07 August 2009
Do you know the difference between a cockatrice and a basilisk?
Ever heard of a Leocrota? Or an Anphivena?
Well, today is your first day of Bestiary 101.
Dude. Not bestiality. That’s just gross. Get your mind out of the gutter.
A bestiary is just an encyclopedic list of animals, but in antiquity, let’s just say that there wasn’t much emphasis placed on scientific method. But the true purpose of a bestiary wasn’t exactly scientific. Each animal was examined as an illustration of God’s creation and its habits were moralized to teach Christian doctrine. They were used as allegorical illustrations to teach the mysteries of divinity.
The first bestiary in evidence was called the Physiologus, written in Greek, probably around the 2nd to 4th century AD (sources vary). The author of this work drew from numerous sources around the world – “Indian, Hebrew and Egyptian animal lore and various classical natural philosophers like Aristotle and Pliny.” (1)
In the 7th century, a Spanish clergyman named Isidore of Seville (2) wrote another work called the Etymologiae which added to the ground that the original Physiologus covered. He also organized them more efficiently.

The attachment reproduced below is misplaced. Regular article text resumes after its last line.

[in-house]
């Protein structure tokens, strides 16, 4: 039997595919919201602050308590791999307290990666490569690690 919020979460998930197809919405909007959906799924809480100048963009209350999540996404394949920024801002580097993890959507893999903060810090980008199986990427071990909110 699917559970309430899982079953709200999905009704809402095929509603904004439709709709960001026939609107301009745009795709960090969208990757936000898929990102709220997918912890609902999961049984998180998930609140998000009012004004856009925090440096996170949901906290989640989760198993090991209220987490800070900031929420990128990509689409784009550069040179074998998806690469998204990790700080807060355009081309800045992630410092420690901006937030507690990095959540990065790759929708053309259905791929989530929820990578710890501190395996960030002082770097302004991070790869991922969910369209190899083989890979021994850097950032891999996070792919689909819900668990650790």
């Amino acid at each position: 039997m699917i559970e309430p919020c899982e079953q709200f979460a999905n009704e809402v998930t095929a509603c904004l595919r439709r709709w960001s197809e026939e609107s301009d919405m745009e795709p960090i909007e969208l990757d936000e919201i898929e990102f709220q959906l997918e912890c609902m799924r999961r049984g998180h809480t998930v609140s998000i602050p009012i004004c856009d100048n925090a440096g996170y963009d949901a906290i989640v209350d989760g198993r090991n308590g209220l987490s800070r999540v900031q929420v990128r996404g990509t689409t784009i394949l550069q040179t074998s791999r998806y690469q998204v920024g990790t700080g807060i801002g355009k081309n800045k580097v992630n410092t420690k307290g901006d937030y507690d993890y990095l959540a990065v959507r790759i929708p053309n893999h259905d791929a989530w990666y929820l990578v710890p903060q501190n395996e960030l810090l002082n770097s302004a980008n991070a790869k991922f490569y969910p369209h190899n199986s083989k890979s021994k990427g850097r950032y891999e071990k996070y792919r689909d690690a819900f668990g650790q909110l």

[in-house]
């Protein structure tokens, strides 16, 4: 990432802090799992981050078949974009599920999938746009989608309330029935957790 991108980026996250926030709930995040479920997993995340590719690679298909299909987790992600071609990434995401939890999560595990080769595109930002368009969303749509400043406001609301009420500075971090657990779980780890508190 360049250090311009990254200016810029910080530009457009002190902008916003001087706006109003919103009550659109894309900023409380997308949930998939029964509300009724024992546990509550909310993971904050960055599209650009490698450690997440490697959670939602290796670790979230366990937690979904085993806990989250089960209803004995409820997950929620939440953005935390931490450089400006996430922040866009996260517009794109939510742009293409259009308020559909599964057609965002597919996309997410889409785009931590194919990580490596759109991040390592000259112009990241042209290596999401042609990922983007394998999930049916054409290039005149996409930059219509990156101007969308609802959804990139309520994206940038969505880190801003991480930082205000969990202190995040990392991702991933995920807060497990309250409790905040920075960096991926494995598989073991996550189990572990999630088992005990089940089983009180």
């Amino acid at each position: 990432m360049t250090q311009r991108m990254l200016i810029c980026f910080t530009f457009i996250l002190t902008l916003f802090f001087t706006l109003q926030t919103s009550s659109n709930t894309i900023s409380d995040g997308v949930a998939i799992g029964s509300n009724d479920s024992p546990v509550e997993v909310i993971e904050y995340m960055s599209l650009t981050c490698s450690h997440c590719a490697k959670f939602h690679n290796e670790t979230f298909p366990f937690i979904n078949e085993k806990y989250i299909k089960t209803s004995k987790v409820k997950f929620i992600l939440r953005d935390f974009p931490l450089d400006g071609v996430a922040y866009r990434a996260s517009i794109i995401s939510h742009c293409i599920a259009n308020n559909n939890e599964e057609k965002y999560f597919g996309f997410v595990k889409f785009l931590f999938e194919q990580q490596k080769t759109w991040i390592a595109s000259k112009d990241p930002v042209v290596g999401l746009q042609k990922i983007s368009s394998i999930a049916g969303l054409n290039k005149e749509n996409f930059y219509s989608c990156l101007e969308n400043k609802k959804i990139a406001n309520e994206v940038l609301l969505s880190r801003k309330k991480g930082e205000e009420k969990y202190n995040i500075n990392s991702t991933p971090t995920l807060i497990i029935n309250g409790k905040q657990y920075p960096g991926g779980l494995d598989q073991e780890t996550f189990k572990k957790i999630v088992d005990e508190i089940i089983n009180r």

Around the 12th century, those two seminal works, plus a few others, combined to make the Bestiary as we understand it today.
Beautifully illustrated, the pictures are frequently inaccurate, even when it comes to creatures we know today. How many English monks had ever really seen a crocodile? They could only draw what they understood from the texts, so it’s hardly a surprise to see a crocodile rendered as a long, dog-shaped beast, or a whale depicted as an oversized, scaly fish.
The illustrations served the purpose of providing a visual lesson to the largely illiterate peasantry as the priest gave a homily on the nature of the divine as found in a pelican or a lion. Sometimes they were also used as simple morality tales. Reynard the Fox (3), the trickster of the Middle Ages, often teaches a lesson.
As this is merely an introduction to a new series of articles, I’ll leave you with some general links to different bestiaries:
The Aberdeen Bestiary
The Ashmole Bestiary
The Harley Bestiary
The Northumberland Bestiary
T.H. White, the English scholar who wrote “The Once and Future King” and other Arthurian tales, also gave us the first English translation of a medieval Bestiary in his book “The Bestiary: A Book of Beasts.”
Next month, we’ll begin our search for some fantastic creatures and the stories behind them.
1. Aberdeen Bestiary Project
2. The Medieval Bestiary
3. The History of Reynard the Fox, ed. Henry Morley
BTW, a basilisk and a cockatrice are the same thing!